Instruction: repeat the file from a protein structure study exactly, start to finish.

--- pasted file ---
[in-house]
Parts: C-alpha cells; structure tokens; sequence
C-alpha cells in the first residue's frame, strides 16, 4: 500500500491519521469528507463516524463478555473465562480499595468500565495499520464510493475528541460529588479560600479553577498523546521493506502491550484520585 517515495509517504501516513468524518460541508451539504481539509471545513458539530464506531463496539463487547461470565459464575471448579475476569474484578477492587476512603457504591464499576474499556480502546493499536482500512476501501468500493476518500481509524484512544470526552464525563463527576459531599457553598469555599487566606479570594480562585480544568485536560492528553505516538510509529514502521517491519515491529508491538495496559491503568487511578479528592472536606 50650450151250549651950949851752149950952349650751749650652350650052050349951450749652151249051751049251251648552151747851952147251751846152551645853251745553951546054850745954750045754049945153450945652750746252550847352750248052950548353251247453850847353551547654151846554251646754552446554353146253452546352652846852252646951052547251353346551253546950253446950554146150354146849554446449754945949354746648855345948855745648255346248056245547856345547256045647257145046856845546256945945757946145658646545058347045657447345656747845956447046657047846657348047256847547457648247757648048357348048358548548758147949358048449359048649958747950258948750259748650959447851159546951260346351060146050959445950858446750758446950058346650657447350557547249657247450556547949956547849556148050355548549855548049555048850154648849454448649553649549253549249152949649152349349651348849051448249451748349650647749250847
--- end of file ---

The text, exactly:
[in-house]
Parts: C-alpha cells; structure tokens; sequence
C-alpha cells in the first residue's frame, strides 16, 4: 500500500491519521469528507463516524463478555473465562480499595468500565495499520464510493475528541460529588479560600479553577498523546521493506502491550484520585 517515495509517504501516513468524518460541508451539504481539509471545513458539530464506531463496539463487547461470565459464575471448579475476569474484578477492587476512603457504591464499576474499556480502546493499536482500512476501501468500493476518500481509524484512544470526552464525563463527576459531599457553598469555599487566606479570594480562585480544568485536560492528553505516538510509529514502521517491519515491529508491538495496559491503568487511578479528592472536606 50650450151250549651950949851752149950952349650751749650652350650052050349951450749652151249051751049251251648552151747851952147251751846152551645853251745553951546054850745954750045754049945153450945652750746252550847352750248052950548353251247453850847353551547654151846554251646754552446554353146253452546352652846852252646951052547251353346551253546950253446950554146150354146849554446449754945949354746648855345948855745648255346248056245547856345547256045647257145046856845546256945945757946145658646545058347045657447345656747845956447046657047846657348047256847547457648247757648048357348048358548548758147949358048449359048649958747950258948750259748650959447851159546951260346351060146050959445950858446750758446950058346650657447350557547249657247450556547949956547849556148050355548549855548049555048850154648849454448649553649549253549249152949649152349349651348849051448249451748349650647749250847